The Church has long shown the flaws in ersatz 'progressive' ideologies. Catholic progress is divinely ordered progress.
May 1, 2018 (The Catholic Thing) – In our culture, there are many abused terms, but perhaps the most abused is “progress.” The word comes originally from the Latin for “going forward.” The Renaissance gave the word a distinctly subjective meaning – new ideas about person and government that preceded their application in concrete terms, for example. The Industrial Revolution added the expectation that technology would solve the world's problems. It did not, of course; it created a world of machines without human moral development.
Historically, the greatest misuse of the word started when progress began to be understood simply in terms of ideas. When this or that elite constructs an idea of progress, their visions may have nothing to do with reality. Karl Marx, for example, may have been moved by the harsh conditions of workers, but he proposed alternative ideas about ownership and government. And not very good ones, as it turned out, as we can see quite well in the 200th anniversary of his birth this year.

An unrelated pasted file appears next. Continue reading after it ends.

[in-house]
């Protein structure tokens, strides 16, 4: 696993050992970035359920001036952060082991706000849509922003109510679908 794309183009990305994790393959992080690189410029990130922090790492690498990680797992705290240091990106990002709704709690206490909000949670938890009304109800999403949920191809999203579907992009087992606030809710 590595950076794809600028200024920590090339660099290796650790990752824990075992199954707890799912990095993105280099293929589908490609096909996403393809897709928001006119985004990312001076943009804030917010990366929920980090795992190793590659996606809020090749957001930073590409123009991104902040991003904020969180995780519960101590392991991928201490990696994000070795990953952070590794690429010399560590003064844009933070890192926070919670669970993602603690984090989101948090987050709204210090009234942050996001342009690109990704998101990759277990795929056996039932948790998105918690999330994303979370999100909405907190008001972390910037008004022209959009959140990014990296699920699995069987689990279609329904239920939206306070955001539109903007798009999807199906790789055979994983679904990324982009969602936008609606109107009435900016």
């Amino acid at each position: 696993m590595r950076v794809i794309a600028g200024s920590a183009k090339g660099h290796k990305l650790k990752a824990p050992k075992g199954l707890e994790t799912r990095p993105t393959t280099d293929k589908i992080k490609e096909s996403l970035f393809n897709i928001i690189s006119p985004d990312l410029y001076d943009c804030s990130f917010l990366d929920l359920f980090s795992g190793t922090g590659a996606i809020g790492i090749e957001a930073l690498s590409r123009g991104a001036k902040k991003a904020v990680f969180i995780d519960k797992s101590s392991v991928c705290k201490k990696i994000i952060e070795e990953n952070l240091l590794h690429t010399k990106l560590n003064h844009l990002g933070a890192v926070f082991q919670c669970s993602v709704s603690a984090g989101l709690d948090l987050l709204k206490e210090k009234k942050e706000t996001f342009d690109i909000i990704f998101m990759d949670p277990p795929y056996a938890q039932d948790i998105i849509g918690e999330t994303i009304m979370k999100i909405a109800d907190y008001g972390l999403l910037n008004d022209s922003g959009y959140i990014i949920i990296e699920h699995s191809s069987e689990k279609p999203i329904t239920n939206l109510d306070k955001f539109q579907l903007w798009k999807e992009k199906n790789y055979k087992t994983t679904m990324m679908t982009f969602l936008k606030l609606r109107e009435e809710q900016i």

There was no guarantee (except in his mind) that Marx's ideas would lead to the “progress” he envisaged. Forcing the complex dynamics of the world to fit his ideas caused the deaths of tens of millions. That is a verifiable fact – and does not constitute progress. Yet surveys show that many philosophy departments in America still teach Marxism as a serious subject.
The Church has long shown the flaws in ersatz “progressive” ideologies – Pope Leo XIII already knew where socialism would go in 1891 – which is why those who embrace such ideologies hate the Church.
But let's consider progress and the Church more closely. Joseph Ratzinger reminded us, decades ago, that our faith in the Divine Trinity comes out of the concrete historical experiences of Jews and Christians.
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